# ur

Type: ur

The ur function is designed for longer form composition, by allowing you to create 'patterns of patterns' in a repeating loop. It takes three parameters -- how long the loop will take, a pattern giving the structure of the composition, a lookup table for named patterns to feed into that structure, and a second lookup table for named transformations/fx.

Lets say you had three patterns (called 'a', 'b' and 'c'), and that you wanted to play them four cycles each, over twelve cycles in total. Here is one way to do it:

```let pats =
[
("a", stack [n "c4 c5 g4 f4 f5 g4 e5 g4" # s "superpiano" # gain "0.7",
n "[c3,g4,c4]" # s "superpiano"# gain "0.7"
]
),
("b", stack [n "d4 c5 g4 f4 f5 g4 e5 g4" # s "superpiano" # gain "0.7",
n "[d3,a4,d4]" # s "superpiano"# gain "0.7"
]
),
("c", stack [n "f4 c5 g4 f4 f5 g4 e5 g4" # s "superpiano" # gain "0.7",
n "[f4,c5,f4]" # s "superpiano"# gain "0.7"
]
)
]
in
d1 \$ ur 12 "a b c" pats []```

In `ur 12 "a b c" pats []`, the `12` is the duration of the loop (in cycles), the `"a b c"` is the structure of named patterns, and `pats` is the lookup table, defined above. So the "a b c" pattern happens over the 12 cycles, with the `a`, `b` and `c` standing in for each of the three patterns given in the lookup table. Because there are three events in this pattern, and it happens over 12 cycles. then each event is four cycles long.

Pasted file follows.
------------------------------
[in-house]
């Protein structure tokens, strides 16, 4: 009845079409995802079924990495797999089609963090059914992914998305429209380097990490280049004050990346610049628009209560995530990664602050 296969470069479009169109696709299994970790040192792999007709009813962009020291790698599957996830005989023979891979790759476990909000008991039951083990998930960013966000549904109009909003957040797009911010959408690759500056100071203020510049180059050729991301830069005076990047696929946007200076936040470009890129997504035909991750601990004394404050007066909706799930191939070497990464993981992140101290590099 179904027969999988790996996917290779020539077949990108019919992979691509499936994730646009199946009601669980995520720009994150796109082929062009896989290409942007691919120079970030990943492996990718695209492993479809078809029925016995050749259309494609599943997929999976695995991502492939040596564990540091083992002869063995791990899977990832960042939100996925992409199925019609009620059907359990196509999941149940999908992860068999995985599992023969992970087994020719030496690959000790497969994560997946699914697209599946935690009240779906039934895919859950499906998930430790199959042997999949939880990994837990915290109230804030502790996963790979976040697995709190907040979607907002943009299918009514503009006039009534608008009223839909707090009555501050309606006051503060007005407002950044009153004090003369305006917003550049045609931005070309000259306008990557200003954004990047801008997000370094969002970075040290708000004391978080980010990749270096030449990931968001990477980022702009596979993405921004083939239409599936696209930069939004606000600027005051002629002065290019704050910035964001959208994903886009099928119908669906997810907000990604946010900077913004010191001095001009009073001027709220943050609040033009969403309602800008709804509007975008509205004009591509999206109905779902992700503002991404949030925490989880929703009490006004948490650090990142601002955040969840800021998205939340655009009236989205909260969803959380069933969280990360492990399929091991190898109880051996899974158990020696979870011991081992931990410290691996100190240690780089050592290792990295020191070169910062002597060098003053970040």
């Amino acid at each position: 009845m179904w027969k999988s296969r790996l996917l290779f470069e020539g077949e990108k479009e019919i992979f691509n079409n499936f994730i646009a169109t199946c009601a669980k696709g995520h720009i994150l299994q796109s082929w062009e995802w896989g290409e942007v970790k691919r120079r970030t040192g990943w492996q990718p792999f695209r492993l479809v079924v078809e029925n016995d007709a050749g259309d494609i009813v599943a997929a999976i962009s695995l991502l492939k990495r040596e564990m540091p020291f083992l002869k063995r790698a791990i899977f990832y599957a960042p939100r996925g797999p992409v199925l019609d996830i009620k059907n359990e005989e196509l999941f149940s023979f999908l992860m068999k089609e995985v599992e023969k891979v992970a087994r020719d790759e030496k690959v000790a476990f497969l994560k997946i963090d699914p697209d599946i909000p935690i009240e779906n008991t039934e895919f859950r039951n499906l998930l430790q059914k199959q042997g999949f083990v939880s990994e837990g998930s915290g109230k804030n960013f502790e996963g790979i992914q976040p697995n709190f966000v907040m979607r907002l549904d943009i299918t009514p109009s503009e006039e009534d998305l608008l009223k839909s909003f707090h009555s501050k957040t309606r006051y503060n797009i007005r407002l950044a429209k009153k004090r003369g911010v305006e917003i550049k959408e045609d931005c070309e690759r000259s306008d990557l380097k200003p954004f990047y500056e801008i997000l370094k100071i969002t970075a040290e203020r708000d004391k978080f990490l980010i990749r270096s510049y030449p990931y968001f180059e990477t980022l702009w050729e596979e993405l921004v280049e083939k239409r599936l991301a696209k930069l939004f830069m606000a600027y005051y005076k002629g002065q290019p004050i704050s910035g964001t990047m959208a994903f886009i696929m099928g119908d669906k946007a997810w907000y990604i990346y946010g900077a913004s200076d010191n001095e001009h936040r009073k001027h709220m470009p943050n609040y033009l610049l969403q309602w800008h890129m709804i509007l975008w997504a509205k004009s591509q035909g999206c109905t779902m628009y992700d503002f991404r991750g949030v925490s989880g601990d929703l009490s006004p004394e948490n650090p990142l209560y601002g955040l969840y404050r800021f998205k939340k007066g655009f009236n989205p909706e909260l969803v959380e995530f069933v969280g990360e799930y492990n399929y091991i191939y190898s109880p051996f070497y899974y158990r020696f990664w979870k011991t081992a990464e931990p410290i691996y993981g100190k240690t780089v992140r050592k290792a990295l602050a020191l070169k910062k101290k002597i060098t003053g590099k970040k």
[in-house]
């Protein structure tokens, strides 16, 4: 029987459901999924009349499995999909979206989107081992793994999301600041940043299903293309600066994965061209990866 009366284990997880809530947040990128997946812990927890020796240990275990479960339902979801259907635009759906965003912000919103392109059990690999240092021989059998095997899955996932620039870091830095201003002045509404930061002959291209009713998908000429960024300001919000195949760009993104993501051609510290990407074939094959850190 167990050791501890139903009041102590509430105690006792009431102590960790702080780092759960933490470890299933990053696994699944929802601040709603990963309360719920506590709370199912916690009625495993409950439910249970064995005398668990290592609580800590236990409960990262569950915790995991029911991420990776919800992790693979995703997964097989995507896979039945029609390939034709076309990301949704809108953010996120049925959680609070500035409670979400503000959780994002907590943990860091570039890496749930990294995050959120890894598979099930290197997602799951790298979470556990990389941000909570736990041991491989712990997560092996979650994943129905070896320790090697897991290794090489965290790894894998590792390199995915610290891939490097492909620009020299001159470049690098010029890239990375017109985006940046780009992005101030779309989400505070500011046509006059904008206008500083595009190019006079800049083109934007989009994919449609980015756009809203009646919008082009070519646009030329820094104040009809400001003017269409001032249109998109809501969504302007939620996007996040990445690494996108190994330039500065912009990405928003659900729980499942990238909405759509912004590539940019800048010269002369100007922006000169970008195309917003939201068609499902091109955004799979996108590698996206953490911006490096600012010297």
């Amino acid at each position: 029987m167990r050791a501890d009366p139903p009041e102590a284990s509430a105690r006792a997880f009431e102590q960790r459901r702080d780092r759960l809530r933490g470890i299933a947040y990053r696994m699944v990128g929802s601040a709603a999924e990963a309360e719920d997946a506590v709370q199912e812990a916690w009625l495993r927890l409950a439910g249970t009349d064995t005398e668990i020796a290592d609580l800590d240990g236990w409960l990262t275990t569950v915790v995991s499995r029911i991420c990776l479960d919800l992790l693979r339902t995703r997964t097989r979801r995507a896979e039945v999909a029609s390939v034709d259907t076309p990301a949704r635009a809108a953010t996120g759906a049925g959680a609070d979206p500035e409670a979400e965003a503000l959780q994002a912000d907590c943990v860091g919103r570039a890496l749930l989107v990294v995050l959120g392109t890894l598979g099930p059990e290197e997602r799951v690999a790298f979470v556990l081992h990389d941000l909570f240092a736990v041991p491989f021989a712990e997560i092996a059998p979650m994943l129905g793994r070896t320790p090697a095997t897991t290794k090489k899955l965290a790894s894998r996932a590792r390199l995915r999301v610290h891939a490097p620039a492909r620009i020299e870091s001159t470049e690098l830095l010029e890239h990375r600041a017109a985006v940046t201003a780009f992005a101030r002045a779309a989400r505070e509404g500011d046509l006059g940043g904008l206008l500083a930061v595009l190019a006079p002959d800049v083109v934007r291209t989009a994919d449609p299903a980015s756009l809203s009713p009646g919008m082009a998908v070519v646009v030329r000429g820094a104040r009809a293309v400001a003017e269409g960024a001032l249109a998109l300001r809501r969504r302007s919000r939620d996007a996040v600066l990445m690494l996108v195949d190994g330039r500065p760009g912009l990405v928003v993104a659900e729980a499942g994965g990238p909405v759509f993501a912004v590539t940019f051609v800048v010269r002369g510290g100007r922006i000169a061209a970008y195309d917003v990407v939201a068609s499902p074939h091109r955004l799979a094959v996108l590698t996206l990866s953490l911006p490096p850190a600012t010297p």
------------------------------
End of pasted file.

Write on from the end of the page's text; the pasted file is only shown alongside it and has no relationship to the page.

In the above, the fourth parameter is given as an empty list, but that is where you can put another lookup table, of functions rather than patterns this time. Here's an example:

```let pats =
[
("a", stack [n "c4 c5 g4 f4 f5 g4 e5 g4" # s "superpiano" # gain "0.7",
n "[c3,g4,c4]" # s "superpiano"# gain "0.7"
]
),
("b", stack [n "d4 c5 g4 f4 f5 g4 e5 g4" # s "superpiano" # gain "0.7",
n "[d3,a4,d4]" # s "superpiano"# gain "0.7"
]
),
("c", stack [n "f4 c5 g4 f4 f5 g4 e5 g4" # s "superpiano" # gain "0.7",
n "[f4,c5,f4]" # s "superpiano"# gain "0.7"
]
)
]
fx = [("reverse", (# (room 0.8 # sz 0.99 # orbit 1))),
("faster", fast 2)
]
in
d1 \$ ur 12 "a b:reverb c:faster" pats fx```

In the above, `b` has the function applied that's named as `reverb`, while `c` is made to go `faster`.

It's also possible to schedule multiple patterns at once, like in the following:

```let pats = [("drums", s "drum clap*2"),
("melody", s "arpy:2 arpy:3 arpy:5"),
("craziness", s "clap:4*8" # speed ( sine + 0.5))
]
fx = [("higher", (# speed 2))]
in
d1 \$ ur 8 "[drums, melody] [drums,craziness,melody] melody:higher" pats fx```